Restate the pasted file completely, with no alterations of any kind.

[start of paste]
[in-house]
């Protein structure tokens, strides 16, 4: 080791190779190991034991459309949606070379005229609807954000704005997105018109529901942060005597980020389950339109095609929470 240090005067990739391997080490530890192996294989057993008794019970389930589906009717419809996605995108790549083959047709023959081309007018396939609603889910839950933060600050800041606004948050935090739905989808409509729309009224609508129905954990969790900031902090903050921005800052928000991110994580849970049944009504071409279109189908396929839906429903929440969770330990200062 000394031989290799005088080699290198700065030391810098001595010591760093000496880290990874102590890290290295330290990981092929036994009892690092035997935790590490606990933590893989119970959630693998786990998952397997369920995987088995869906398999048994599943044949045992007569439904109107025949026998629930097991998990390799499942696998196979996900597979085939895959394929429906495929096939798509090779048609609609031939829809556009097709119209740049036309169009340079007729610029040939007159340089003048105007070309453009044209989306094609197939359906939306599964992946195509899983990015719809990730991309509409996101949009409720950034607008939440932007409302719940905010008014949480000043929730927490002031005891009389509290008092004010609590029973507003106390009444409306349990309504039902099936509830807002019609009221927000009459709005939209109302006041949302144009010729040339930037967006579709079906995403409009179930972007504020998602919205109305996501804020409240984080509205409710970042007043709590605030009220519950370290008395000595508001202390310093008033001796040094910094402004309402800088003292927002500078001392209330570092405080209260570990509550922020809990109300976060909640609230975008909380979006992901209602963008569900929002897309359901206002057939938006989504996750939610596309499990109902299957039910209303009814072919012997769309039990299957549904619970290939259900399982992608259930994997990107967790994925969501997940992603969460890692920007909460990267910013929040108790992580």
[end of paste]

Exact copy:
[in-house]
């Protein structure tokens, strides 16, 4: 080791190779190991034991459309949606070379005229609807954000704005997105018109529901942060005597980020389950339109095609929470 240090005067990739391997080490530890192996294989057993008794019970389930589906009717419809996605995108790549083959047709023959081309007018396939609603889910839950933060600050800041606004948050935090739905989808409509729309009224609508129905954990969790900031902090903050921005800052928000991110994580849970049944009504071409279109189908396929839906429903929440969770330990200062 000394031989290799005088080699290198700065030391810098001595010591760093000496880290990874102590890290290295330290990981092929036994009892690092035997935790590490606990933590893989119970959630693998786990998952397997369920995987088995869906398999048994599943044949045992007569439904109107025949026998629930097991998990390799499942696998196979996900597979085939895959394929429906495929096939798509090779048609609609031939829809556009097709119209740049036309169009340079007729610029040939007159340089003048105007070309453009044209989306094609197939359906939306599964992946195509899983990015719809990730991309509409996101949009409720950034607008939440932007409302719940905010008014949480000043929730927490002031005891009389509290008092004010609590029973507003106390009444409306349990309504039902099936509830807002019609009221927000009459709005939209109302006041949302144009010729040339930037967006579709079906995403409009179930972007504020998602919205109305996501804020409240984080509205409710970042007043709590605030009220519950370290008395000595508001202390310093008033001796040094910094402004309402800088003292927002500078001392209330570092405080209260570990509550922020809990109300976060909640609230975008909380979006992901209602963008569900929002897309359901206002057939938006989504996750939610596309499990109902299957039910209303009814072919012997769309039990299957549904619970290939259900399982992608259930994997990107967790994925969501997940992603969460890692920007909460990267910013929040108790992580």